1. 4

    Is it me or is Go an odd choice for mobile device development?

    1. 4

      Go is similar to Java, which is used for mobile development. On the other hand, I think the document is indeed pointing out one relevant difference, that Go produces large binaries.

    1. 2

      Similarly, math is about people not proof. Thurston’s On proof and progress in mathematics is a classic.

        1. 2

          I see it uses SMT solvers to check the annotations. I know that Z3 is quite impressive, but am interested in how scalable this would be. Does the language design ensure these checks are kept ‘local’ (i.e. adding N definitions/calls adds O(N) time to the build), or can the constraints interact over a longer distance (potentially causing quadratic or exponential time increase)? I’d also like to know if there are common failure-modes, e.g. where some common code pattern can’t be solved without extra annotations.

          For example, the classic “hello world” for dependent types is to define Vector n t (lists containing n elements of type t), and the function append : Vector n t -> Vector m t -> Vector (plus n m) t whose output length is the sum of the input lengths. Woe betide anyone who writes plus m n instead, as they’d have to prove that plus commutes!

          1. 3

            With SMT based verification, each property is proved separately and assumed true when proving others. So there’s no problem with locality. The problems are very different vs. dependent types. SMT is undecidable, so unless the tool is very careful about using decidable logic (like Liquid Haskell is), you’ll very often see that the solver just times out with no solution, which is pretty much undebuggable. It’s difficult to prove anything through loops (you have to write loop invariants), etc.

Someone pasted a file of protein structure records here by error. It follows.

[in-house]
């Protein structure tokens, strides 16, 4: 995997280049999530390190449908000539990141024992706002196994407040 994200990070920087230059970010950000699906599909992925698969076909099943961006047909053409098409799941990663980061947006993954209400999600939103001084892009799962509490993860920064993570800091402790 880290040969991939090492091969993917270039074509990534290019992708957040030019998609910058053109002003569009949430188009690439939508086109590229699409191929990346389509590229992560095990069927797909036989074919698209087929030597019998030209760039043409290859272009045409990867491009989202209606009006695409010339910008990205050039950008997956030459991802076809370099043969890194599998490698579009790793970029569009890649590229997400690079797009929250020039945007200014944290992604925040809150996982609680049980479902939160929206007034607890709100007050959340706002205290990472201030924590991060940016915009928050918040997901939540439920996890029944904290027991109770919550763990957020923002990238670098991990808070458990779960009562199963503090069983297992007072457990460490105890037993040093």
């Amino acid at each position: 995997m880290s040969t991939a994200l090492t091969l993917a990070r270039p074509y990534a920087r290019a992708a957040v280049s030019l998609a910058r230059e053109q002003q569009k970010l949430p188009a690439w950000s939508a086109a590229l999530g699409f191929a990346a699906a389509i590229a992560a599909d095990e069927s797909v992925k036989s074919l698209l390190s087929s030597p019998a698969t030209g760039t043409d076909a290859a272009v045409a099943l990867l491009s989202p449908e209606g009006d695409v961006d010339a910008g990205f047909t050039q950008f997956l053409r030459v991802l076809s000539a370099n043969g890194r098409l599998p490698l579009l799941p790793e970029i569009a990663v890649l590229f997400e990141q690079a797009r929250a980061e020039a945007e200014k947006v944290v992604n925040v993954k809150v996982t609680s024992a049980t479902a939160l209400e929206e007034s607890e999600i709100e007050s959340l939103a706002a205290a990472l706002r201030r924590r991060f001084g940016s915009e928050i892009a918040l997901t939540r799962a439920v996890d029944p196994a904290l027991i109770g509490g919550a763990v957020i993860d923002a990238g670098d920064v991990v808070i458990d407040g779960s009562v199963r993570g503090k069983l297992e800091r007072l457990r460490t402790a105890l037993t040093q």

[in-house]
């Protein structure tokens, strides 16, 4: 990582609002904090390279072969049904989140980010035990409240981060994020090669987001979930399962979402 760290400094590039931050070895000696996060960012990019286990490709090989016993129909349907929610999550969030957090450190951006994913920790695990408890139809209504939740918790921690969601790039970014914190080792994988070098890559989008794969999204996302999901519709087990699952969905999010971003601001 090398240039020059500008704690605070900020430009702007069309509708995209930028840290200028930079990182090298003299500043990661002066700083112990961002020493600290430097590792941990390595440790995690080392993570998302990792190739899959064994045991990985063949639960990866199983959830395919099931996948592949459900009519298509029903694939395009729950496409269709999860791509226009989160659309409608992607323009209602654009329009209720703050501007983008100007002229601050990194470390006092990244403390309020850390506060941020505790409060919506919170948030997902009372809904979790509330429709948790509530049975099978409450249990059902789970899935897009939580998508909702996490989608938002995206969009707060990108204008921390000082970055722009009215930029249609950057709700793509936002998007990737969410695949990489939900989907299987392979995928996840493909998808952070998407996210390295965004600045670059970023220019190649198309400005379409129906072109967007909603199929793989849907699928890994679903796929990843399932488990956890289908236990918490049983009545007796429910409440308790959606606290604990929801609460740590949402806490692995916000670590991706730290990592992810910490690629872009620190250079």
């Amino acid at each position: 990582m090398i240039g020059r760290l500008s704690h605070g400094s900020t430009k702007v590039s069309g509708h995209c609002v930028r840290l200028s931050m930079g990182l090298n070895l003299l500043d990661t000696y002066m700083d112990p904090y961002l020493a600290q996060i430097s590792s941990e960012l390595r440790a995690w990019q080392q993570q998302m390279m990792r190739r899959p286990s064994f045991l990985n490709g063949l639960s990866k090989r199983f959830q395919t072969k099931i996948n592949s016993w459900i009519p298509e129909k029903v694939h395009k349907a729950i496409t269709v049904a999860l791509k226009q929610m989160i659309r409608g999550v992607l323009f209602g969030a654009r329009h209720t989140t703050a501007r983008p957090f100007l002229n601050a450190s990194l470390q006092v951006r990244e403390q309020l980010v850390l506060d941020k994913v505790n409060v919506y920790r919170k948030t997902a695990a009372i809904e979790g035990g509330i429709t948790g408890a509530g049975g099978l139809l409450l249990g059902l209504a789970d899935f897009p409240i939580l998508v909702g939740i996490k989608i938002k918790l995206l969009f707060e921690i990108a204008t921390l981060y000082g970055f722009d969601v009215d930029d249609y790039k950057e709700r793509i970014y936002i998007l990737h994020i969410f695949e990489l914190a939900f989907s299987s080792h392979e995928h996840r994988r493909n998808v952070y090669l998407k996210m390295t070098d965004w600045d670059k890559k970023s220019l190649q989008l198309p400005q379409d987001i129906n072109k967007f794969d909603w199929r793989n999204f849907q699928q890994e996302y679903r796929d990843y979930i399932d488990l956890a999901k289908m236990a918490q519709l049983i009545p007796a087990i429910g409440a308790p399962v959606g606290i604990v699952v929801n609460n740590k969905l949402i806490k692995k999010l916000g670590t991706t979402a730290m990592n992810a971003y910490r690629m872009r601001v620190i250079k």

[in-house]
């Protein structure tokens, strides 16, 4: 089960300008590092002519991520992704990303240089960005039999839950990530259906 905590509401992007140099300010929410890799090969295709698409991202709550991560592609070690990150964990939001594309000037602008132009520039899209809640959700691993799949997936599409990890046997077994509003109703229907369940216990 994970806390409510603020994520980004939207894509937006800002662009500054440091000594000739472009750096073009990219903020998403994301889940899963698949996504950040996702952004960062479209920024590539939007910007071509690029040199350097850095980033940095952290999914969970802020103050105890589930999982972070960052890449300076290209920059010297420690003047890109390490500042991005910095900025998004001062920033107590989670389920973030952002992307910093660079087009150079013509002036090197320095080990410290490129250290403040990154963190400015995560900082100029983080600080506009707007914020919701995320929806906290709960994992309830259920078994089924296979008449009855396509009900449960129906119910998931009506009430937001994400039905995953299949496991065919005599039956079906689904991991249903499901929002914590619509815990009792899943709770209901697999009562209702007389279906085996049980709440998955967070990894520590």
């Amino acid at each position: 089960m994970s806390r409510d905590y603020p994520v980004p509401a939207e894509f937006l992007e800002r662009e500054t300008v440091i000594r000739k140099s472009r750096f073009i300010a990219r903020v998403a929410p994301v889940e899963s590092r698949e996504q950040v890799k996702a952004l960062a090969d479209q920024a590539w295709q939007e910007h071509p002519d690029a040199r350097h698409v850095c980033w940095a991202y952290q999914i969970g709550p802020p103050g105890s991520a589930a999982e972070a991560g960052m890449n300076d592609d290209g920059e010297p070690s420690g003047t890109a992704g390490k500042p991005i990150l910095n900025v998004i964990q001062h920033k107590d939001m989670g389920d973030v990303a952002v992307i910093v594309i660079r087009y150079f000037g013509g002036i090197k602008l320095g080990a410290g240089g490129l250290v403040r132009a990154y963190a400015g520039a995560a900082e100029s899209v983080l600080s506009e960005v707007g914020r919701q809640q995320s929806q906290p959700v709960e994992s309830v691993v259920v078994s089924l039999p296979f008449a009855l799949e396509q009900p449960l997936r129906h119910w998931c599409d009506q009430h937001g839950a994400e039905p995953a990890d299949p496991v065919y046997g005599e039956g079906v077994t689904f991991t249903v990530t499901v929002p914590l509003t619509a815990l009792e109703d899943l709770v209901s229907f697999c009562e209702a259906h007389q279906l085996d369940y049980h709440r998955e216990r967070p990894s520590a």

1. 2

              In this case, SMT isn’t undecidable: a friend pointed out the write!(solver,"(set-logic QF_UFBV)\n").unwrap(); line to me, which means “quantifier free with uninterpreted functions and bitvectors”. It’s decidable, just super hard.

              1. 2

                Yeah, if you can get away with quantifier-free, everything is much better. But you can’t do much with C code without quantifiers. zz probably doesn’t support verifying loops.

                1. 2

                  I agree, unless ZZ has its own induction system for loops, using SMT only to prove the inductive hypothesis. It’s a lot of work though.

            2. 2

              Does the language design ensure these checks are kept ‘local’ (i.e. adding N definitions/calls adds O(N) time to the build), or can the constraints interact over a longer distance (potentially causing quadratic or exponential time increase)?

              I’m also interested in this in terms of API stability. If interactions happen at a longer distance it can be difficult to know when you are making a breaking change.

              1. 2

                Z3 “knows” addition commutes, so that’s no problem. Usual trouble with dependent type is that you define addition yourself, so it is hard for Z3 to see your addition is in fact addition.

                1. 1

                  Yes, I gave that example for dependent types (the type requiring a different sort of branching than the computation) since I’m more familiar with them.

                  The general question was about the existence of pathological or frustrating cases in this SMT approach (either requiring much more time, or extra annotations) arising from very common assertion patterns, or where the/a “obvious” approach turns out to be an anti-pattern.

              1. 7